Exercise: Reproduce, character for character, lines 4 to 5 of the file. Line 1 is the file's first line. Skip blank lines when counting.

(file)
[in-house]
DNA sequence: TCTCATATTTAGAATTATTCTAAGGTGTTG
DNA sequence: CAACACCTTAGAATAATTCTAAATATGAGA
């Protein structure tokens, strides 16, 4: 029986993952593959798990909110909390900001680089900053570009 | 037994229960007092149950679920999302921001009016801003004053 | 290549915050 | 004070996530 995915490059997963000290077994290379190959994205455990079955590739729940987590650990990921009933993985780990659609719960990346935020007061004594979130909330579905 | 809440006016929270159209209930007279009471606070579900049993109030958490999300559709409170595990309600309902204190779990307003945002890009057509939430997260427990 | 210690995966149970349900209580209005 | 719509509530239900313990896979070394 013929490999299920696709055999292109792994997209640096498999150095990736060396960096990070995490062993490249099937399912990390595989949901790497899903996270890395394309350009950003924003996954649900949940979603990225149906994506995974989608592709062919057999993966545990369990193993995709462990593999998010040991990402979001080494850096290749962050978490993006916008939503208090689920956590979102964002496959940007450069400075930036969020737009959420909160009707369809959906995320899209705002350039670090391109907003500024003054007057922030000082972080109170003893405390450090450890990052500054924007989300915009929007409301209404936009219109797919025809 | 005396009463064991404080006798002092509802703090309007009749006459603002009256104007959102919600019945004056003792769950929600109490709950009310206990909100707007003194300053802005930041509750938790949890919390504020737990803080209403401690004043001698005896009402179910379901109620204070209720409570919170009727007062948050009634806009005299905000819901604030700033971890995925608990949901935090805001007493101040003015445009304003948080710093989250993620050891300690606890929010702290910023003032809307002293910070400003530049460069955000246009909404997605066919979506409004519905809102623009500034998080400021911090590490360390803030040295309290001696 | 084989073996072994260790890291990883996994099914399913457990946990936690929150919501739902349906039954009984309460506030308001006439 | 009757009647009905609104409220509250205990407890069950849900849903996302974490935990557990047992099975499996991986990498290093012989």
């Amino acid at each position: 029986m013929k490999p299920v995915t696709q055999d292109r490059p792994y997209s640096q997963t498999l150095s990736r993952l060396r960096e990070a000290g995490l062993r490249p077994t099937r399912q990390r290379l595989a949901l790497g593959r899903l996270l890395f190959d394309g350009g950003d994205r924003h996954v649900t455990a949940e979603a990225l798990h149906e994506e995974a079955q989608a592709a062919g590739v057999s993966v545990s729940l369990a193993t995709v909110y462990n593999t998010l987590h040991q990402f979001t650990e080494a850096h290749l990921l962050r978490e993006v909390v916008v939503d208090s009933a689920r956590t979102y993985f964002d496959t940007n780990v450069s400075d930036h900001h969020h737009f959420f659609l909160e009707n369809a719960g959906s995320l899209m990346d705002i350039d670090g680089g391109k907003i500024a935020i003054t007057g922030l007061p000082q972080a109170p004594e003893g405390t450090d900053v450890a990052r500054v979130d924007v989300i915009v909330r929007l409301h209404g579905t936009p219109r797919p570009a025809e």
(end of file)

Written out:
């Protein structure tokens, strides 16, 4: 029986993952593959798990909110909390900001680089900053570009 | 037994229960007092149950679920999302921001009016801003004053 | 290549915050 | 004070996530 995915490059997963000290077994290379190959994205455990079955590739729940987590650990990921009933993985780990659609719960990346935020007061004594979130909330579905 | 809440006016929270159209209930007279009471606070579900049993109030958490999300559709409170595990309600309902204190779990307003945002890009057509939430997260427990 | 210690995966149970349900209580209005 | 719509509530239900313990896979070394 013929490999299920696709055999292109792994997209640096498999150095990736060396960096990070995490062993490249099937399912990390595989949901790497899903996270890395394309350009950003924003996954649900949940979603990225149906994506995974989608592709062919057999993966545990369990193993995709462990593999998010040991990402979001080494850096290749962050978490993006916008939503208090689920956590979102964002496959940007450069400075930036969020737009959420909160009707369809959906995320899209705002350039670090391109907003500024003054007057922030000082972080109170003893405390450090450890990052500054924007989300915009929007409301209404936009219109797919025809 | 005396009463064991404080006798002092509802703090309007009749006459603002009256104007959102919600019945004056003792769950929600109490709950009310206990909100707007003194300053802005930041509750938790949890919390504020737990803080209403401690004043001698005896009402179910379901109620204070209720409570919170009727007062948050009634806009005299905000819901604030700033971890995925608990949901935090805001007493101040003015445009304003948080710093989250993620050891300690606890929010702290910023003032809307002293910070400003530049460069955000246009909404997605066919979506409004519905809102623009500034998080400021911090590490360390803030040295309290001696 | 084989073996072994260790890291990883996994099914399913457990946990936690929150919501739902349906039954009984309460506030308001006439 | 009757009647009905609104409220509250205990407890069950849900849903996302974490935990557990047992099975499996991986990498290093012989």
């Amino acid at each position: 029986m013929k490999p299920v995915t696709q055999d292109r490059p792994y997209s640096q997963t498999l150095s990736r993952l060396r960096e990070a000290g995490l062993r490249p077994t099937r399912q990390r290379l595989a949901l790497g593959r899903l996270l890395f190959d394309g350009g950003d994205r924003h996954v649900t455990a949940e979603a990225l798990h149906e994506e995974a079955q989608a592709a062919g590739v057999s993966v545990s729940l369990a193993t995709v909110y462990n593999t998010l987590h040991q990402f979001t650990e080494a850096h290749l990921l962050r978490e993006v909390v916008v939503d208090s009933a689920r956590t979102y993985f964002d496959t940007n780990v450069s400075d930036h900001h969020h737009f959420f659609l909160e009707n369809a719960g959906s995320l899209m990346d705002i350039d670090g680089g391109k907003i500024a935020i003054t007057g922030l007061p000082q972080a109170p004594e003893g405390t450090d900053v450890a990052r500054v979130d924007v989300i915009v909330r929007l409301h209404g579905t936009p219109r797919p570009a025809e």